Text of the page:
Although the findings here provide new and valuable data on TBI, there are a number of limitations to consider. First, as our scores for depression were based on self-ratings, the ratings may be confounded by common method biases. Second, without pre-injury scores for depression, the extent to which the trajectories found were influenced by participants’ pre-injury levels of depression is unknown. Third, the outcomes of TBI are related to the combined effects of pre-morbid, injury-related, and post-injury factors. Among the pre-morbid factors not considered in the current study are personality, social role, social support, education, IQ, psychiatric and substance abuse problems prior to injury, psychological coping liabilities, length of coma, litigation and disability (Levin et al., 1982; Thomsen and Jensen, 1991; Kay et al., 1992; Ruff et al., 1993; Van Reekum et al., 1995; MacMillan et al., 2002; Demakis et al., 2010; Rao et al., 2010). As only a limited number of covariates were studied, we do not know how the exclusion of the other covariates influenced the trajectory classes. Fourth, as the impact of TBI on depression may be greater in older age, the use of a sample with a wide age range could be seen as problematic. However, this is unlikely as we controlled for age in the unconditional GMM, and there was no significant association between age and class. Fifth, although the final model was based on fit statistics and empirical grounds, we did not do so with covariates also included, as has been suggested by Muthén (2004). Like previous GMM studies involving other forms of trauma (deRoon-Cassini et al., 2010; Bonanno et al., 2012), we did not include covariates when determining classes because our use of covariates was primarily exploratory and not guided by strong theory. Given these limitations, it is proposed that more GMM studies be conducted in this area controlling for these limitations.
RG lead role in statistical analysis, designing this specific study, and drafting the paper. CS major role in designing the overall project, data collection, and drafting the paper. MT major role in data collection, minor role in drafting the paper. MS major role in designing the overall project, minor role in drafting the paper.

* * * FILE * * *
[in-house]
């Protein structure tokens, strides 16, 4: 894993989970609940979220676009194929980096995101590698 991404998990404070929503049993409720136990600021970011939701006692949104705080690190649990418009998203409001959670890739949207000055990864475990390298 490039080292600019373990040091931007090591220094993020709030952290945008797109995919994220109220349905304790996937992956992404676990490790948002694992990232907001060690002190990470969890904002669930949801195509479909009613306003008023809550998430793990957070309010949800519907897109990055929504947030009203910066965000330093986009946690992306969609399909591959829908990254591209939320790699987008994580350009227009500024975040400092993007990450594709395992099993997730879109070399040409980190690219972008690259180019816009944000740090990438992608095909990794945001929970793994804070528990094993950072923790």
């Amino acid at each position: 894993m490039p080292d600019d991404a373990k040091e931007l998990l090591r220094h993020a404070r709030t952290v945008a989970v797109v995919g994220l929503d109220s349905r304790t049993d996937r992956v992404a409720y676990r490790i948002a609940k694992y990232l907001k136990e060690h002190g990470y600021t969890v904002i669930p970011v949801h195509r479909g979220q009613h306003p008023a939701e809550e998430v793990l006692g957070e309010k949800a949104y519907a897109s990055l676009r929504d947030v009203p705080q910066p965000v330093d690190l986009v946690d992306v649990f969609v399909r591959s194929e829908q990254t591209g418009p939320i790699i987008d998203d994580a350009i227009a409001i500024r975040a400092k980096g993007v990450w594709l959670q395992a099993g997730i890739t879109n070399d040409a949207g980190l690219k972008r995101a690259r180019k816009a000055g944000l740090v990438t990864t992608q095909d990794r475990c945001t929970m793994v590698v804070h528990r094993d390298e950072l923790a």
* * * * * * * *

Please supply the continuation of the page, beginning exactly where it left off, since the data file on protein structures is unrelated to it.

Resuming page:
‘Internal’ Funding obtained by corresponding author [details available from RG, PO Box 663, Ballarat, VIC 3353 (email@example.com)].
Conflict of Interest Statement
The authors declare that the research was conducted in the absence of any commercial or financial relationships that could be construed as a potential conflict of interest.
- ^We also examined anxiety. All findings were highly similar to that reported here for depression. In view of this and because of space limitations, details are not reported in this paper.
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Keywords: latent class growth modeling, traumatic brain injury, depression, outcome
Citation: Gomez R, Skilbeck C, Thomas M and Slatyer M (2017) Growth Mixture Modeling of Depression Symptoms Following Traumatic Brain Injury. Front. Psychol. 8:1320. doi: 10.3389/fpsyg.2017.01320
Received: 19 January 2017; Accepted: 18 July 2017;
Published: 22 August 2017.
Edited by:Pietro Cipresso, IRCCS Istituto Auxologico Italiano, Italy
Reviewed by:Ratna Nandakumar, University of Delaware, United States
Mairead Lesley Bermingham, University of Edinburgh, United Kingdom
Copyright © 2017 Gomez, Skilbeck, Thomas and Slatyer. This is an open-access article distributed under the terms of the Creative Commons Attribution License (CC BY). The use, distribution or reproduction in other forums is permitted, provided the original author(s) or licensor are credited and that the original publication in this journal is cited, in accordance with accepted academic practice. No use, distribution or reproduction is permitted which does not comply with these terms.
*Correspondence: Rapson Gomez, firstname.lastname@example.org